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First impressions

A key aim of this project is sustainability, the Bugs on the Brink work has been specifically designed to increase long term invertebrate conservation work on St Helena. Part of my role out here is to ensure that the project is still fit for purpose and complements the other work being carried out on St Helena.

Alice Farr (Bugs on the Brink Project Manager) and Liza White on the way back from surveying at Rupert’s Valley © D Pryce

Alice Farr (Bugs on the Brink Project Manager) and Liza White on the way back from surveying at Rupert’s Valley © D Pryce

So, this week I have been meeting our partner organisations on island –St Helena National Trust and St Helena Government. Within the Government, Ben Sansom, the Head of Environmental Management Directorate, is responsible for the ‘environment’ and this includes land-based conservation work and marine conservation. However, he also has responsibility for things such as environmental health, waste, green energy, planning and much more. For real success this project needs to integrate into the everyday work of Ben’s team, so I spent the morning with him finding out more about the long term plans for conservation on St Helena and discussing how best we work together in the future.

David Pryce sweep-netting for bugs (c) Alice Farr

David Pryce sweep-netting for bugs (c) Alice Farr

For the last 12 months or so the project has been collecting and collating invertebrate data so we have an accurate starting point for our work. We didn’t have this until now. From a total number of 1329 species we have recorded 449 species that are unique to St Helena. This is a staggering proportion! This has given us an idea of what species are where and how rare and endangered they are. As well as feeding into the development of a legal framework to protect the special wildlife on the island, it will also help to inform management plans that are being developed for the island’s Nature Conservation Areas, such as at the Peaks National Park.

 

As bugs can be fussy little critters, difficult to spot and then identify, guides and identification keys are being put together by David Pryce (also known as Bug Man!) and Liza White who are both part of the project team based on island. David has run training to develop identification skills within the St Helena Government Conservation Teams so they can make sure their work reflects the needs of rare invertebrates too. Another crucial aspect of the Bugs project is working with schools – last year Liza Fowler, our Education Officer, worked with over 200 children on the island running ‘bug lessons’ and over this year hopes to work with teachers to develop outdoor learning resources. I hope that this will help to inspire our next ‘Bug Man’ or ‘Bug Lady’!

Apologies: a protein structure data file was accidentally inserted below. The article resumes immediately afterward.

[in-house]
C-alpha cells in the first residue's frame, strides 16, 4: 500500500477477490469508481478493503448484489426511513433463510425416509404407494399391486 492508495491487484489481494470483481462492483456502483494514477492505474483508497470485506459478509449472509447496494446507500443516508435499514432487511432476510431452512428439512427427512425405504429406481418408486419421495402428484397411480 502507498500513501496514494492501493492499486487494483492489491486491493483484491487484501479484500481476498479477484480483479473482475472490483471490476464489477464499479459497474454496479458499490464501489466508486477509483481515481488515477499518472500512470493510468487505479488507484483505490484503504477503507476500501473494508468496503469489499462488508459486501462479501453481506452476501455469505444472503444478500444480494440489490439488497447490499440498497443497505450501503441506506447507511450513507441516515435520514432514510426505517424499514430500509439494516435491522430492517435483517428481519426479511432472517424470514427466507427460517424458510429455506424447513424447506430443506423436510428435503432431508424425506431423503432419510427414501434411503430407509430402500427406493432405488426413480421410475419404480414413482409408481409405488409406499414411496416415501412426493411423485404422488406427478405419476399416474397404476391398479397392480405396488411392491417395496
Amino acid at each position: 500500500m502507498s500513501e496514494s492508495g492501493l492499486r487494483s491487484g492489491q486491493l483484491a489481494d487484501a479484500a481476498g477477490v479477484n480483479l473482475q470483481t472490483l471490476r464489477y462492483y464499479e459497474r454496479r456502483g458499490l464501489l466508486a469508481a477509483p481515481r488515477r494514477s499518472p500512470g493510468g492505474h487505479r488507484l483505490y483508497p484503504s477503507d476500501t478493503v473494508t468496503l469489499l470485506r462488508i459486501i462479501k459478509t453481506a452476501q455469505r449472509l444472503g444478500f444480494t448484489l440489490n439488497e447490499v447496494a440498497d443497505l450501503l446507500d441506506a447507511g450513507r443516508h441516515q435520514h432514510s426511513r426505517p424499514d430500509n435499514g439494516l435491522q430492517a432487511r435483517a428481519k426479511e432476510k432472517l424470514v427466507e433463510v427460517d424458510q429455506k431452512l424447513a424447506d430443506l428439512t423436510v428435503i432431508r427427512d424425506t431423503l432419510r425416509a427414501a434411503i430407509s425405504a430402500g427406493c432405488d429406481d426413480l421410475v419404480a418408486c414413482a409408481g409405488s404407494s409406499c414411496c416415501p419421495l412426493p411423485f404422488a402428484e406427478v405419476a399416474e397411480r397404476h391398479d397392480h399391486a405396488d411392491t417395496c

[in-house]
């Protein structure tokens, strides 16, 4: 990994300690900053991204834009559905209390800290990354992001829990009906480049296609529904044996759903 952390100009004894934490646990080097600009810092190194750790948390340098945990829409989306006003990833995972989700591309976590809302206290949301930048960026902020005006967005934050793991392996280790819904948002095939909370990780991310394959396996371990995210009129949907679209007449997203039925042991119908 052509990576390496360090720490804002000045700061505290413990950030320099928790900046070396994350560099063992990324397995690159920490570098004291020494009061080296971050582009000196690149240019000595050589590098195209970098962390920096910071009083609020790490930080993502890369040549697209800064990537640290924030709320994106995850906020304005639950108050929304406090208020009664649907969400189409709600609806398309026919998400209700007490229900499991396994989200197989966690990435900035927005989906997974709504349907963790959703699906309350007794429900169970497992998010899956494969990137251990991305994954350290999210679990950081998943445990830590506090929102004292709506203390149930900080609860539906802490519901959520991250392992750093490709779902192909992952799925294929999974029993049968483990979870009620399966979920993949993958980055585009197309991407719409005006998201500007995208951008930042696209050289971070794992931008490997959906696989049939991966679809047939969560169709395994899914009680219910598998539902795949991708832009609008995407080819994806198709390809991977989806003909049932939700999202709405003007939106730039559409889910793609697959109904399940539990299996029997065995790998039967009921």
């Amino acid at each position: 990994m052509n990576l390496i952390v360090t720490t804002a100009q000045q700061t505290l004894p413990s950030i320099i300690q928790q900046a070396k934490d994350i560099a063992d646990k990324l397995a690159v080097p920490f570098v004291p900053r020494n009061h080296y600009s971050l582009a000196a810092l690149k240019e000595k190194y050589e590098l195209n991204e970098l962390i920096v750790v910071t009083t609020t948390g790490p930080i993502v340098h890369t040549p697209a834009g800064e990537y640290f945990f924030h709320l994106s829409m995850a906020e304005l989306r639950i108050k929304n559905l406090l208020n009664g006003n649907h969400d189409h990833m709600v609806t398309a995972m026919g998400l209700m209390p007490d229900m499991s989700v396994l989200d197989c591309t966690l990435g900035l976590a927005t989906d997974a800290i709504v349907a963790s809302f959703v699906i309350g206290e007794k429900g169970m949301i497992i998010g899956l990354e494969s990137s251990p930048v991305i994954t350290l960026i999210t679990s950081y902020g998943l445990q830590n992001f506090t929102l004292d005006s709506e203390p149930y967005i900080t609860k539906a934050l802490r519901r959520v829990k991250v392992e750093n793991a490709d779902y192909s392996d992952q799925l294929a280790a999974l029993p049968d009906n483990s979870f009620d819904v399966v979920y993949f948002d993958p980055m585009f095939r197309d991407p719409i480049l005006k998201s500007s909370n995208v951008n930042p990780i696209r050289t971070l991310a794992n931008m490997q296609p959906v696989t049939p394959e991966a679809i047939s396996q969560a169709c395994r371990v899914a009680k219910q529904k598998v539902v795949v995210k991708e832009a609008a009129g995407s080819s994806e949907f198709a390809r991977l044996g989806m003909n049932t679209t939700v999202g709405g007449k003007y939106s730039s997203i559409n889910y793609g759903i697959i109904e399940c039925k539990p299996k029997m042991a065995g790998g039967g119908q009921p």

The result of sweep netting – a Golden leafhopper (Sanctahelenia sanctaehelenae), unique to St Helena. (c) Alice Farr

The result of sweep netting – a Golden leafhopper (Sanctahelenia sanctaehelenae), unique to St Helena. (c) Alice Farr

All in all the project is really complementing the fantastic conservation work already being done over here, fitting well with the high aspirations for protecting the special wildlife found on St Helena. We have had some great feedback from Ben about the project and some ideas for future work. However most importantly, it has become apparent this week that we are raising the profile of bugs on the island – people are really starting to see that St Helena is the ‘Galapagos of the South Atlantic’.

 

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